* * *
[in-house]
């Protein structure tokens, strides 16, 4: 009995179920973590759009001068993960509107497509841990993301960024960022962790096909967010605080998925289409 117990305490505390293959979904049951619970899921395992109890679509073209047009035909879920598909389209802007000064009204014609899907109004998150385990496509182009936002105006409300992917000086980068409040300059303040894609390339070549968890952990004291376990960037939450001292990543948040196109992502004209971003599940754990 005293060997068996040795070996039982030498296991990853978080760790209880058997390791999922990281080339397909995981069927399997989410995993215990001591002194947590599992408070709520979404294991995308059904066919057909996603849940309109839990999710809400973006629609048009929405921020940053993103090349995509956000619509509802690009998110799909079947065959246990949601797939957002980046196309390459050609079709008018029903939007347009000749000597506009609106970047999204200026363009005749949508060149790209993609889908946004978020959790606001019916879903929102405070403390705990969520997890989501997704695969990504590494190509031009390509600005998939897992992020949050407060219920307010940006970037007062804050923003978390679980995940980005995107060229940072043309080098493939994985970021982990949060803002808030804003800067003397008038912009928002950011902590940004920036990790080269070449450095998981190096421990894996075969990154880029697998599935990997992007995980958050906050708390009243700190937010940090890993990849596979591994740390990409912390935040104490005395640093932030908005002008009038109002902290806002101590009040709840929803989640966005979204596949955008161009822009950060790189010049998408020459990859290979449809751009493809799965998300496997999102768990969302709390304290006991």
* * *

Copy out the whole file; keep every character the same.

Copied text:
[in-house]
């Protein structure tokens, strides 16, 4: 009995179920973590759009001068993960509107497509841990993301960024960022962790096909967010605080998925289409 117990305490505390293959979904049951619970899921395992109890679509073209047009035909879920598909389209802007000064009204014609899907109004998150385990496509182009936002105006409300992917000086980068409040300059303040894609390339070549968890952990004291376990960037939450001292990543948040196109992502004209971003599940754990 005293060997068996040795070996039982030498296991990853978080760790209880058997390791999922990281080339397909995981069927399997989410995993215990001591002194947590599992408070709520979404294991995308059904066919057909996603849940309109839990999710809400973006629609048009929405921020940053993103090349995509956000619509509802690009998110799909079947065959246990949601797939957002980046196309390459050609079709008018029903939007347009000749000597506009609106970047999204200026363009005749949508060149790209993609889908946004978020959790606001019916879903929102405070403390705990969520997890989501997704695969990504590494190509031009390509600005998939897992992020949050407060219920307010940006970037007062804050923003978390679980995940980005995107060229940072043309080098493939994985970021982990949060803002808030804003800067003397008038912009928002950011902590940004920036990790080269070449450095998981190096421990894996075969990154880029697998599935990997992007995980958050906050708390009243700190937010940090890993990849596979591994740390990409912390935040104490005395640093932030908005002008009038109002902290806002101590009040709840929803989640966005979204596949955008161009822009950060790189010049998408020459990859290979449809751009493809799965998300496997999102768990969302709390304290006991």